Sunday, January 15, 2012

Continuing the Mold work on Don's Tree of life and making the model for the heron sculpture

Daphne is on hold while the molds for Don's sculpture are finished. But it's good to take a break. Working too long on a piece makes it difficult to accurately judge what needs work and it's easy to make a mistake.

Back to Don's mold work on the Tree of life sculpture. After the mother molds have dried, they are opened using a flat chisel.

The rubber mold inside which must then be cut open.

The two sides of the rubber mold are opened and an exacto knife is used to cut through the first 2 layers of mold material. Don does a more thorough job of explaining the process on his blog

The shim acts a guide as I cut around the mold, separating the 2 halves.

The 2 sections of the mold. Next for Don's job is the mother mold for the tree itself.

Next, for me, is making a model for the heron I will be doing for Cave Hill Cemetery in Louisville, KY.

For the model I first print a sketch of the heron at a 4 to 1 scale to the final sculpture. As the sculpture will be 24 inches tall, that makes this sketch 6 inches from just below the feet (leaving room for a shallow base) to top of head. I am using hard Castiline which is a wonderful material. It works like wax and so hard I won't need to make an armature. I use pink foam for the body of the heron so it will be lighter - the legs are very thin and I don't want the sculpture to slump.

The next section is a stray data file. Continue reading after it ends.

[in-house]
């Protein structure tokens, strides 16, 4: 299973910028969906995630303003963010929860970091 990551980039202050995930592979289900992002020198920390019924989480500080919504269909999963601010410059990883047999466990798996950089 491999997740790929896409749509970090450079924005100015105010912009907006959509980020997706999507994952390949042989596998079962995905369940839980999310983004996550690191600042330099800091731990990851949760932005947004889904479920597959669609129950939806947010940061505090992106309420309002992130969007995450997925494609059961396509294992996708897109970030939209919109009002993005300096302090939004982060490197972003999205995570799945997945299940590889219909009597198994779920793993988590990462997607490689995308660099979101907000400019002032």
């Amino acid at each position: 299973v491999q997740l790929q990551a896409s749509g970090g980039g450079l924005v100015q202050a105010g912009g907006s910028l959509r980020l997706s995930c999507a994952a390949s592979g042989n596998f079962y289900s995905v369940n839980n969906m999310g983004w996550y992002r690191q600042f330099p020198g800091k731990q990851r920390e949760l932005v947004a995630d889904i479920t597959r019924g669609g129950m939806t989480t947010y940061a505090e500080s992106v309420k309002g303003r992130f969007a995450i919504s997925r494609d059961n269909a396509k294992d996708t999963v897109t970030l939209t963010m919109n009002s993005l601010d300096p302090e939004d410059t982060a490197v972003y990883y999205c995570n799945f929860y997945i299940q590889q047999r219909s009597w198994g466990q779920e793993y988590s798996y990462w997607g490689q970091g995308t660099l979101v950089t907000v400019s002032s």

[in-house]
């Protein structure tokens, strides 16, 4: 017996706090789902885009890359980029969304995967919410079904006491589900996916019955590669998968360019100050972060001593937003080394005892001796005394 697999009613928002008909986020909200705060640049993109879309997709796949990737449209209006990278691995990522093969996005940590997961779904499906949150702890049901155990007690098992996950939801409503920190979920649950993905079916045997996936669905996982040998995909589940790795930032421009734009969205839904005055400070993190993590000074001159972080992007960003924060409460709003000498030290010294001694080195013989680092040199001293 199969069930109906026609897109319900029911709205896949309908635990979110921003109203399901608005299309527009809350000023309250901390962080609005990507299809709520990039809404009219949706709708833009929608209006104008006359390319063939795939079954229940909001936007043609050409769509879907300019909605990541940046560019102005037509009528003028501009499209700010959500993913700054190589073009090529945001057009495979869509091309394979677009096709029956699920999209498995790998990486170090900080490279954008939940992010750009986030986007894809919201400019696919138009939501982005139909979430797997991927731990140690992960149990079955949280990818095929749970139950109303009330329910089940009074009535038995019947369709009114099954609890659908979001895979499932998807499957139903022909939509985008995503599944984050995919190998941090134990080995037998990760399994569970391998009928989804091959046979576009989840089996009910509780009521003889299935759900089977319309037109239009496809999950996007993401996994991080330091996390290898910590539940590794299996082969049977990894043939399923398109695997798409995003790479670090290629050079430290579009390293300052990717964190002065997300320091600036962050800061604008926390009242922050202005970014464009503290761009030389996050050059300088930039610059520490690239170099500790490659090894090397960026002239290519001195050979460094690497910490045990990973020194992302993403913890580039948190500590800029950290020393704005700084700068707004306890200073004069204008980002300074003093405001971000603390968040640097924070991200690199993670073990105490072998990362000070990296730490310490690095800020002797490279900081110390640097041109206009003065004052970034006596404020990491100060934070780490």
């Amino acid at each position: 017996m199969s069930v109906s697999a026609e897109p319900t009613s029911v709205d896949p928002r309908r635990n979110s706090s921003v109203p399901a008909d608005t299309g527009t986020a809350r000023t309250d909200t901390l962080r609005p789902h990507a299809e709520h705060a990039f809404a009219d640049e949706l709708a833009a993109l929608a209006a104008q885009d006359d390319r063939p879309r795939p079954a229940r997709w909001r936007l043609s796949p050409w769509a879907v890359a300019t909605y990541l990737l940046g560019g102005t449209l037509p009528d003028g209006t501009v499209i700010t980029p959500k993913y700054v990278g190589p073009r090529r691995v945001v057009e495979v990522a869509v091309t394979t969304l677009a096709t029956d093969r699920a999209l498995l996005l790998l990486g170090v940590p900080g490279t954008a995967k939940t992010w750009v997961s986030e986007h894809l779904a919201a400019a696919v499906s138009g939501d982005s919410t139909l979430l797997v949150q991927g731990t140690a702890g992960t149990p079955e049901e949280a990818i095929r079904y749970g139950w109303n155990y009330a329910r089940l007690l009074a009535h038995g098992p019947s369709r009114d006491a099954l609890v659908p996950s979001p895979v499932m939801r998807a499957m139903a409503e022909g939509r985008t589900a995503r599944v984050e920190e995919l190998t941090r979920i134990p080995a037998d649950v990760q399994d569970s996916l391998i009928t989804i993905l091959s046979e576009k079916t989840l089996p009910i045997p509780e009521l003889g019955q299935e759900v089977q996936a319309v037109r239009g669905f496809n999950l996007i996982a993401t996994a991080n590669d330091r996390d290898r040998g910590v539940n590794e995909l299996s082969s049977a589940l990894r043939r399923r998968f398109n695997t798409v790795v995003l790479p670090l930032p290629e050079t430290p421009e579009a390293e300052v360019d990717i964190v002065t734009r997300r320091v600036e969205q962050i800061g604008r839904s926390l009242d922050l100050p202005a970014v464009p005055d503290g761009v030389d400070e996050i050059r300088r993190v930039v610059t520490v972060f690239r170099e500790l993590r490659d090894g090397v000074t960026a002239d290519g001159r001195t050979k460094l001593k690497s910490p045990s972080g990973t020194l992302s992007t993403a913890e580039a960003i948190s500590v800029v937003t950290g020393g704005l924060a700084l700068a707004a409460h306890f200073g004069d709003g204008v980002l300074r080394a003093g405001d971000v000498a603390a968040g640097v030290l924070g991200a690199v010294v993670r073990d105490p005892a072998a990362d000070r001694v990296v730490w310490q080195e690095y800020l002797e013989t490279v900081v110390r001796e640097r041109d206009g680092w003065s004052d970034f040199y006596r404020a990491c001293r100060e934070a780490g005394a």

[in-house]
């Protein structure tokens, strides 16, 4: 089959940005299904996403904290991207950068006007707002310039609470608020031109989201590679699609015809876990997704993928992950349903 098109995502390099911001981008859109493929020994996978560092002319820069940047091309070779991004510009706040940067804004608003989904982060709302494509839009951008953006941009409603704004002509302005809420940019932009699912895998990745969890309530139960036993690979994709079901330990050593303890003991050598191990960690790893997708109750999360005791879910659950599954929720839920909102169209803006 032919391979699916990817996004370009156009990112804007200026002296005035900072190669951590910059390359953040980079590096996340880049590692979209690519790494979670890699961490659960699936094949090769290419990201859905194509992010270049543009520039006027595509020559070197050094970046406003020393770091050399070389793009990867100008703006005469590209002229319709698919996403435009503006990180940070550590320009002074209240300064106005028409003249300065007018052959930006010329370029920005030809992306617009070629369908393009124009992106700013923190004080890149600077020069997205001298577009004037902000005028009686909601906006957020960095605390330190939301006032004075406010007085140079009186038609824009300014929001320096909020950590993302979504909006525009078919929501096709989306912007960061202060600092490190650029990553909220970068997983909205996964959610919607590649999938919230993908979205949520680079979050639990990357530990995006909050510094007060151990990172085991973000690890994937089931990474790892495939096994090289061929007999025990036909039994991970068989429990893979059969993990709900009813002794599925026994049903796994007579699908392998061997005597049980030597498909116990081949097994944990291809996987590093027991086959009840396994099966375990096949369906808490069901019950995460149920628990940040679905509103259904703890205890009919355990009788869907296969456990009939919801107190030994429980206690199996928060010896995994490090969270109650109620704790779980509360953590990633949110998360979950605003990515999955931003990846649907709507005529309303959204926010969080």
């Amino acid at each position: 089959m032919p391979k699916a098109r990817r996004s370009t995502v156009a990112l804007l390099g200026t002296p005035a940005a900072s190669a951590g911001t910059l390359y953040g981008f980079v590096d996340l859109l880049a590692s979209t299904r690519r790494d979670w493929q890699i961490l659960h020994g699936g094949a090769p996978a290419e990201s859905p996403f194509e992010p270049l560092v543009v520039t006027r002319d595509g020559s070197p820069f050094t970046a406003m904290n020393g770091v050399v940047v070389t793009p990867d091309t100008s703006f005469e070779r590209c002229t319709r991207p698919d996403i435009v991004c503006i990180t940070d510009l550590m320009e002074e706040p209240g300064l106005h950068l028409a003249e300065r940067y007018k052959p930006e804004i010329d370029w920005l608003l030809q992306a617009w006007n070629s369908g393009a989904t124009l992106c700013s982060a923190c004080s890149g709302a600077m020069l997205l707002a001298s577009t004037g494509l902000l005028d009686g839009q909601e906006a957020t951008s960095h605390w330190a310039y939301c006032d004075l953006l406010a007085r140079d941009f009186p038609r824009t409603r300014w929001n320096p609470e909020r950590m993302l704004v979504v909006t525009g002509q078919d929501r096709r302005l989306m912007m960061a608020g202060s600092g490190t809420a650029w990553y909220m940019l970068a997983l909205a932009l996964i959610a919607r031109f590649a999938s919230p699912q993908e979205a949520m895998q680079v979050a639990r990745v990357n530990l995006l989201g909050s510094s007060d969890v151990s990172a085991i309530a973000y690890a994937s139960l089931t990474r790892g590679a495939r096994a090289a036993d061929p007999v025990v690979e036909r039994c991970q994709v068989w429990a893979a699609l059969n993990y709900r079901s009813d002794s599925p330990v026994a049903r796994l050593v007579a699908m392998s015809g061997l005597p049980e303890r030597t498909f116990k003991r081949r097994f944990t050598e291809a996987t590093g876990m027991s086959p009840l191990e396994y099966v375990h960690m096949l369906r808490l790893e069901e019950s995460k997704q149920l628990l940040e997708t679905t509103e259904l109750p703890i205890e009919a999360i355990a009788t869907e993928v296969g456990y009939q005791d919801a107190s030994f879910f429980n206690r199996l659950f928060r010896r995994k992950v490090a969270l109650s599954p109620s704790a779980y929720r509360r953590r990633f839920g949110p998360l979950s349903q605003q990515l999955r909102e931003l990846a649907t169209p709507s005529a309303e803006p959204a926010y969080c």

I heat the castilene with a heat gun and apply it to the foam body and make a neck. The castilene has a high melt temperature -160 degrees so you have to be careful when handling it not to burn yourself. It will get shiny when it gets warm, but do a touch test to make sure it's not too hot - it can burn you. Heat lamps will also work to heat the castilene, but they can also get the clay very hot, so be careful.

I then make the legs. The thinner the castilene is, the easier it is to keep it workable just from the heat of your hands. When the castilene is warm (not hot) it is fairly sticky so it's easy to attach legs to the body. Additional pieces of warm castilene are then applied where legs connect to firm up the attachment.

I make a small base for the heron and stand it up.

I form the plants that will stand behind the heron, using the sketch as a guide. In the final sculpture the plants act as structural support for the heron as the legs are fairly thin and fragile.

The model for the heron. The body of the heron is a little too horizontal, but that is easily fixed, I'll just heat it and make it more upright.

My niece, Beth just had her 15th birthday - she is on the left, her brother Danny is lighting the candles while his girlfriend, Olivia, watches.

Ice on the windshield.

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